Sunday, 27 February 2011

Driver does screeching U-turn...

but in wrong direction..

In 2006 County Councillor Driver was right behind our campaign to save Maplewood House from closure due to budget cuts by the then Labour administration in charge. He made a number of supportive statements in the press and attacked the decision strongly.

A number of other Conservative councillors when asked by the Lancashire Evening Post 'Do you think Maplewood House should stay open?' replied a definitive "YES".

They included Mark Perks (2006:"It really is unacceptable to treat vulnerable families using this much needed facility in this way".), Mike Calvert, Christopher Holtom - the chair of the meeting on the 17th February who had a mother of a disabled child removed from the public gallery by police as she attempted to ask a question of the assembled councillors - and ..Susie Charles who is now proposing the closures taking £3 million out of the respite centres budget.

Mr Driver also penned a letter to the Lancashire Evening Post challenging a Labour Councillor with the question "Is Councillor Gore saying it is okay to close a respite centre other than Maplewood?"

More recently -just over 18 months ago- in 2009 when the Conservatives wanted to take control of the County Council from Labour at the County Council elections that year they slammed Labour councillors in their election material for cutting the budget for respite by £150,000.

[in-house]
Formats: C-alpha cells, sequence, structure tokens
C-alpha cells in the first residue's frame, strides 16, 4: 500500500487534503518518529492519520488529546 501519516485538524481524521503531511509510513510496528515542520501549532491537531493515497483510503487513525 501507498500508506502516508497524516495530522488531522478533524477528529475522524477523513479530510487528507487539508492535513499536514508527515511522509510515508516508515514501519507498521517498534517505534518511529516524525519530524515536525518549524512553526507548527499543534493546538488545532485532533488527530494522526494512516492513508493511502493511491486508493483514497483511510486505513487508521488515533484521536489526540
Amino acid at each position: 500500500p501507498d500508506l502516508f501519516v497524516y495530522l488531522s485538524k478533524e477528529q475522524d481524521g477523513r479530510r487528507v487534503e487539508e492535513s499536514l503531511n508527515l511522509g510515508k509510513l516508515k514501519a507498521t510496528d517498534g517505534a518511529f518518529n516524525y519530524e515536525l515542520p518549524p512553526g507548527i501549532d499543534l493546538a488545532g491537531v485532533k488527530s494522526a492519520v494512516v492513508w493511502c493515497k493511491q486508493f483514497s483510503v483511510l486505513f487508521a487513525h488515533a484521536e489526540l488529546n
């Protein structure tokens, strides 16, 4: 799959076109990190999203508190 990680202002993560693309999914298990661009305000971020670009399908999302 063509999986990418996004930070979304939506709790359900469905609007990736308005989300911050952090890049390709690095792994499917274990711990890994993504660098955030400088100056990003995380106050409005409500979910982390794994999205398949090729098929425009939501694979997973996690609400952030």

Conservative leaflet June 2009

Two of the measures criticised here are in the Conservatives budget cuts announced on the 6th January approved by Cabinet on 3rd of February and voted through by Full Council on 17th February.

This time though its £3m from the children with disabilities respite budget and £1.5 million from the adult social care training budget ..and many millions more - £179.1m in total - and 70% of cuts fall on frontline services.

The Conservatives described Labour's proposals in 2009 as 'slashing' services and hitting 'those who rely on them most'. Indeed.

So what's changed?

Of course as the leaflet points out we've had the bank bailout.

The state of the national finances were certainly well known in 2009. Could it be that they were just playing party politics with vital services the most vulnerable rely on to get elected? It wouldn't be the first time.